• Farming practice where different crops species are grown together in the field.

Minimum Tillage;

  • Use of herbicides.
  • Uprooting of weeds.
  • Slashing weeds
  • Mulching
  • Strip cultivation.

Use of Inorganic Fertilizer ;

  • Chemical compounds manufactured to apply specific plant nutrients for example calcium ammonium nitrate (CAN).

Use of Manure;

  • Well decomposed manures release nutrients into the soil and increase its water holding capacity.

Organic Manures

  • Manures are derived from plants and animal remains.
  • They supply organic matter to the soil which after decomposition releases plant nutrients.
  • The end product of this decomposition is known as humus.
  • It influences soil chemical properties and soil temperature.
  • Manures supply a wide range of essential plant nutrients.

Importance of Organic Matter in the Soil

  • Increases the soil water holding capacity of the soil.
  • Improves soil fertility by releasing a wide range of nutrients into the soil.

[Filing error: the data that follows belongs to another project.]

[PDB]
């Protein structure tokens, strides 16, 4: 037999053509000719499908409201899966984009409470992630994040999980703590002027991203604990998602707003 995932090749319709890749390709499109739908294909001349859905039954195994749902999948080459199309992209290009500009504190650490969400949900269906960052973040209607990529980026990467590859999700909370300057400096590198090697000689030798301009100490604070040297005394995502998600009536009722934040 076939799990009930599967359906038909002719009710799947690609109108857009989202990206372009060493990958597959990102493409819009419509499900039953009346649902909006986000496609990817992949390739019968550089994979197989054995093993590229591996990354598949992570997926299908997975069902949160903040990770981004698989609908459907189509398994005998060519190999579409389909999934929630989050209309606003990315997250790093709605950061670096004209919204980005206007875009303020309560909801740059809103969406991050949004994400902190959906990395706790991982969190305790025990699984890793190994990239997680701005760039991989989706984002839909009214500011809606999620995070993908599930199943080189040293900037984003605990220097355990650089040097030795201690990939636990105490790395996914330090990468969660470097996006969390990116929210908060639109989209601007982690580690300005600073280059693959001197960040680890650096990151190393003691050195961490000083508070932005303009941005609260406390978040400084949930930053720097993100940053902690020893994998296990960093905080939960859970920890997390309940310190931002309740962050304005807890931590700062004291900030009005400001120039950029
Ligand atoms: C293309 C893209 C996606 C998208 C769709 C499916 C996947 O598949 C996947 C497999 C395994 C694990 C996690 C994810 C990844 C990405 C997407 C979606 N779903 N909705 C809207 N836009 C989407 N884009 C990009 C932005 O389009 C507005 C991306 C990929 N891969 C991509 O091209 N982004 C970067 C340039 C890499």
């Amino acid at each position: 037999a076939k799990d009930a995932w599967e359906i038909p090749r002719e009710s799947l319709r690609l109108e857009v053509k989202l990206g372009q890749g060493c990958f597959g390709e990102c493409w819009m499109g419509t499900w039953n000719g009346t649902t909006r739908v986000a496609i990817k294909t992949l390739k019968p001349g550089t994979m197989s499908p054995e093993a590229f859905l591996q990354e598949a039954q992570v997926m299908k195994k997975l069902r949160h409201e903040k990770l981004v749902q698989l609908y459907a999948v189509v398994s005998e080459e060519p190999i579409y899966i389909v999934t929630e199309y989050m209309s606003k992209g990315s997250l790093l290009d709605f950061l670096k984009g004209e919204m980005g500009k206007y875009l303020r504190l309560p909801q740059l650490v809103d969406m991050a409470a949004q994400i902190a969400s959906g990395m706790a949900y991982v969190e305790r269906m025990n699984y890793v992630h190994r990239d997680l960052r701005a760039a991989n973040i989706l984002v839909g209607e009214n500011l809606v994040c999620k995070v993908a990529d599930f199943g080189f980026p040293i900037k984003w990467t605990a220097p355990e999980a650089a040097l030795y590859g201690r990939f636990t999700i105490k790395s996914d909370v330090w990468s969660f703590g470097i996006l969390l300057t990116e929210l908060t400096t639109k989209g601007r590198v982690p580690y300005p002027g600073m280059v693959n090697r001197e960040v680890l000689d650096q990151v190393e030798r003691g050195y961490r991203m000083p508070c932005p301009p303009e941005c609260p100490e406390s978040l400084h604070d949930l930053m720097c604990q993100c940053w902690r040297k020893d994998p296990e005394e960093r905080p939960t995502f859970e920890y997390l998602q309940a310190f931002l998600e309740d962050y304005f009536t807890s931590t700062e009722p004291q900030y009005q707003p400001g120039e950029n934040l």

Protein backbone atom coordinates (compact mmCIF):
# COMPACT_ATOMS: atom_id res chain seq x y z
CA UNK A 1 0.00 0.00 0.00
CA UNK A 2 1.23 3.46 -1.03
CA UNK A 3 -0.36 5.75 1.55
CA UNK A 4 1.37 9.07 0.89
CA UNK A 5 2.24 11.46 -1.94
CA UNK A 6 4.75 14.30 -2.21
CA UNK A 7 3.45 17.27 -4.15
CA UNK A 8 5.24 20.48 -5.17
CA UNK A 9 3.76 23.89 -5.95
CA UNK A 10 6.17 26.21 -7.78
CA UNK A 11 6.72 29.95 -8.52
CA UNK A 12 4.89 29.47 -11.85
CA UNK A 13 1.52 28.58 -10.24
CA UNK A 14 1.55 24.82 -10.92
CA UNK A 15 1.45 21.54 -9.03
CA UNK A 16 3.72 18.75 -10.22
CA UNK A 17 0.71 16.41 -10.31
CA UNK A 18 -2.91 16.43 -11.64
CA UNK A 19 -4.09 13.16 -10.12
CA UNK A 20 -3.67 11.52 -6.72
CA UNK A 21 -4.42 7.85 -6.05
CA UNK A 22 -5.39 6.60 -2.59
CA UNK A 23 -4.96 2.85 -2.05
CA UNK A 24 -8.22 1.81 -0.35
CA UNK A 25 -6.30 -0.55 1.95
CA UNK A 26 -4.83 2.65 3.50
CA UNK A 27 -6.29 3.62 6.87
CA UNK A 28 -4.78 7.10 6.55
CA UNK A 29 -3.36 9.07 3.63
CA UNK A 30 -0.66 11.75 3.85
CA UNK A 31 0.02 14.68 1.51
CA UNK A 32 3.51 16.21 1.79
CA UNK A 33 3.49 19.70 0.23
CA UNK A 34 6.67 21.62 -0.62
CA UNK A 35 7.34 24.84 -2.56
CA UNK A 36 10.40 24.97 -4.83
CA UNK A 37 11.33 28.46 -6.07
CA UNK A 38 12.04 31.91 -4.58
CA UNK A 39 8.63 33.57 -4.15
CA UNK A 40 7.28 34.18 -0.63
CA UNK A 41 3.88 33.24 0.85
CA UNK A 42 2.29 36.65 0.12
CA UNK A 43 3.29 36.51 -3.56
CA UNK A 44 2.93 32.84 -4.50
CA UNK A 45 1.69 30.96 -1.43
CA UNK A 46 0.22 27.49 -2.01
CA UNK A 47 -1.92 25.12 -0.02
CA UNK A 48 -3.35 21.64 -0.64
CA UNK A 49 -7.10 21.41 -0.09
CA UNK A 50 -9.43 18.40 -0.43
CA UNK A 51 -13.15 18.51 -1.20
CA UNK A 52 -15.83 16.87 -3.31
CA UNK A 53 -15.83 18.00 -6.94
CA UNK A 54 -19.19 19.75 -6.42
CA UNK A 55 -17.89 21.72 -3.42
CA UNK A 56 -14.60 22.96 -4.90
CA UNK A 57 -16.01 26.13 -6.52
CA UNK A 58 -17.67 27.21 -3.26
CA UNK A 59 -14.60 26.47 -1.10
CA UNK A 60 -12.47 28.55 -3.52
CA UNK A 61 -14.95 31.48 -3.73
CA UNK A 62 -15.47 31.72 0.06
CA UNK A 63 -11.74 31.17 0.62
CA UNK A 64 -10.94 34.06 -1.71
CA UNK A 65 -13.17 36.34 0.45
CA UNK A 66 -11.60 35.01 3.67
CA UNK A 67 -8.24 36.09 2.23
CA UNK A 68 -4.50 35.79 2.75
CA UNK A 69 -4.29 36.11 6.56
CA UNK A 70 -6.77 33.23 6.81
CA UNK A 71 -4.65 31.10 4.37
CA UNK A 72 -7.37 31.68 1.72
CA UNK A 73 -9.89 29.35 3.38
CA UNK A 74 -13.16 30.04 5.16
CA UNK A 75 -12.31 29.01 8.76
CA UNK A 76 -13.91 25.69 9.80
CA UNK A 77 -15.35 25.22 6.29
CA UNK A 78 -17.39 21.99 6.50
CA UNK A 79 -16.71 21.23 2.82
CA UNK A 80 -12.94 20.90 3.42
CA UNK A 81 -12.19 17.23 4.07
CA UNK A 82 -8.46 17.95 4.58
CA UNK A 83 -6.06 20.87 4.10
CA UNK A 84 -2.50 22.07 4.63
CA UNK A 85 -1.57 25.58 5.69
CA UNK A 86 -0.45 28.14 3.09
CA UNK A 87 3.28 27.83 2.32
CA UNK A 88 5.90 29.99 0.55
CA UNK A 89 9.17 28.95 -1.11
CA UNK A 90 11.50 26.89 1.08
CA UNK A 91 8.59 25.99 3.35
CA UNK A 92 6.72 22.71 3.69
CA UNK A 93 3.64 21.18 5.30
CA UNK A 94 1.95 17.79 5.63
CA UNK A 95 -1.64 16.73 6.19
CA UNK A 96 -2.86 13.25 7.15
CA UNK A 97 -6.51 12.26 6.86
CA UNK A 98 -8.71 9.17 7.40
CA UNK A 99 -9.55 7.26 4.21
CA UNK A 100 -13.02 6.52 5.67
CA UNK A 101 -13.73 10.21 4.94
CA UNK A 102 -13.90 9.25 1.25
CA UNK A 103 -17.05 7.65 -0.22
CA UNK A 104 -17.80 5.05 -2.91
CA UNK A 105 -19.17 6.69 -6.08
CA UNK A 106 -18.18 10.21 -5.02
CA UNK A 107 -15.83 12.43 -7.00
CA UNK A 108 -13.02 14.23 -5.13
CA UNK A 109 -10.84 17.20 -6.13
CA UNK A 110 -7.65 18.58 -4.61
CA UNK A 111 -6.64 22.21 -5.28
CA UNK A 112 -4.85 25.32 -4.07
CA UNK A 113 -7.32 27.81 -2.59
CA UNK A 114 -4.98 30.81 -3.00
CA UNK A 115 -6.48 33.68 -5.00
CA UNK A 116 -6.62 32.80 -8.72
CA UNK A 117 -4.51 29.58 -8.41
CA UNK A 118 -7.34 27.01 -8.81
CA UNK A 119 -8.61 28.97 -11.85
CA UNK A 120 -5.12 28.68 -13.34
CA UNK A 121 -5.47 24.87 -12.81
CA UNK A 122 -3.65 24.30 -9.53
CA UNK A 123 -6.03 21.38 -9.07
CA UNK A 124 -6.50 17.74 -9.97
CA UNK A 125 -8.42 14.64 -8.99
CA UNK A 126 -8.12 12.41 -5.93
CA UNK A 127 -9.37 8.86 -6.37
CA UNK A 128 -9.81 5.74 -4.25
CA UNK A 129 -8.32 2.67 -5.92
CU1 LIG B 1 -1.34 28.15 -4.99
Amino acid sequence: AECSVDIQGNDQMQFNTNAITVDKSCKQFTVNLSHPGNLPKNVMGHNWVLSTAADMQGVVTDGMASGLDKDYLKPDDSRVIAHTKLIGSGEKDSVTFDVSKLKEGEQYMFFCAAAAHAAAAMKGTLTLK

• Provides food and shelter for soil micro-organisms.
  • Improves the soil structure.
  • Buffers soil pH/moderates soil pH.
  • Reduces the toxicity of plant poisons in the soil.
  • Moderates soil temperature by its dark colour.

Limitations in the Use of Manure

  • They are bulky – low nutritive value per unit volume.
  • Laborious in application and transport.
  • They spread diseases, pests and weeds.
  • Loss of nutrients if poorly stored.
  • If not fully decomposed crops may not benefit from them.

Types of Organic Manures

  • Green manure.
  • Farm yard manure.
  • Compost manure

Green Manure

  • Made from green plants which are grown for the purpose of incorporating into the soil.

  Characteristics of plants used for preparation for green manure:

  • Have fast growth rates.
  • Have high nitrogen content.
  • Capable of rotting quickly.
  • Capable of growing in poor conditions.

Preparation of Green Manure

  • Plant the green manure crop in the field.
  • Allow the crop to grow up to flowering stage.
  • Incorporate it into the soil through ploughing.
  • Allow the crop to decompose for two weeks.
  • Prepare the field for planting the major crop.

Reasons why green manure is not commonly used/limitations:

  • Most of the plants used as green manure are food crops.
  • Green manure crops may use most of the soil moisture.
  • Most of the nutrients are used up by soil micro-organisms in the process of decomposing the green manure.
  • Planting of the major crop is delayed.

Farm Yard Manure (FYM)

  • Is a mixture of animal waste and crop residues used as beddings in animal houses.

Factors that Determine the Quality of FYM

  • The types of the animals used.
  • Types of food eaten